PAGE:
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Project Manager Job Description
As a project manager, you create projects that help companies solve a problem, improve their profits, bring in new customers, and work more efficiently. As a project's main overseer, you monitor progress at each step to ensure it stays within the company's budget and can be completed in a realistic timeframe. You also work closely with your team members to make certain they understand their tasks, and you handle communication, conflict resolution, and more to achieve the project's desired outcome.
Project managers work in a wide variety of industries and workplaces. They're needed in healthcare, construction, software development, and more.
Responsibilities and Duties
The exact tasks you take on will depend on your industry, job title, and the specific project you're handling. However, there are some responsibilities common to most project manager jobs:
"The organization's expectations of the project manager have great variation," says Jon M. Quigley, MS, PMP, CTFL, a project manager who has been working in the field of project management since 1995. "Some organizations have the project manager essentially conducting the project like it was their business."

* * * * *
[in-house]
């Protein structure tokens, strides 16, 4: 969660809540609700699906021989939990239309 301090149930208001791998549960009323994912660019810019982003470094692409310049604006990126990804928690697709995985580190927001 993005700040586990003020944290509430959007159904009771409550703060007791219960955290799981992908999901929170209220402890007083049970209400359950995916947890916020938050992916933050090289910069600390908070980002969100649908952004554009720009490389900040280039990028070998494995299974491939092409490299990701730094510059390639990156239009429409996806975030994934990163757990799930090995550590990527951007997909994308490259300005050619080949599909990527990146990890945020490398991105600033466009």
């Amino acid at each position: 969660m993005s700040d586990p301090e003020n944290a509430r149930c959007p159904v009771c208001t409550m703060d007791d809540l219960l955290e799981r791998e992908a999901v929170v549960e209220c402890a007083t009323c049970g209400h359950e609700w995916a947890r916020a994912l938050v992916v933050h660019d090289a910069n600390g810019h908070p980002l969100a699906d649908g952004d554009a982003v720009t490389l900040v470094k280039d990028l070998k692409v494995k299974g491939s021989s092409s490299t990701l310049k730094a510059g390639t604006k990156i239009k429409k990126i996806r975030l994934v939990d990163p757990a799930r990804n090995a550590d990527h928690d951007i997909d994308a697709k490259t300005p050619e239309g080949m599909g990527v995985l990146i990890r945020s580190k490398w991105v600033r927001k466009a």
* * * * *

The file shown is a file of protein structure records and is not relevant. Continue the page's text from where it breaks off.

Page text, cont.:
Dr. Nebil Buyurgan, director of the project management master's program at Missouri State University agrees.
"Depending on the industry, company, and the project, a typical day for a project manager changes," says Buyurgan. "Some projects require more hands-on management (while others) require resource enabling for the project team."
Skills You Should Have
Project managers lead teams to successful outcomes, so it makes sense that you'd need to be highly organized, a great communicator, and have outstanding people skills to succeed in this career.
What do the professionals say?
Your primary role in any industry will be to make sure all stakeholders understand the project vision, milestones, and roadblocks as they arise.
What Fields of Work Employ Project Managers?
"Project management and project managers are everywhere," Quigley says.
Large and small companies alike require some measure of project management, Quigley adds.
Common fields that employ project managers include:
What is a Project Management Process?
There are five general phases of a project:
- Initiation: A project is proposed, agreed upon, and determined to be realistic, within budget, and helpful for the business.
- Planning: Details are figured out, finalized, and approved.
- Execution: The project begins, tasks are assigned, and results begin to be monitored.
- Project Monitoring and Control: The project is carried out and tracked to ensure it stays on schedule and within budget.
- Closure: The project comes to an end and delivers its final results.
As a project manager, your responsibilities will shift during each phase. The phases are a general guideline for moving through a project. Different organizations might have different names for these phases or might want additional steps included.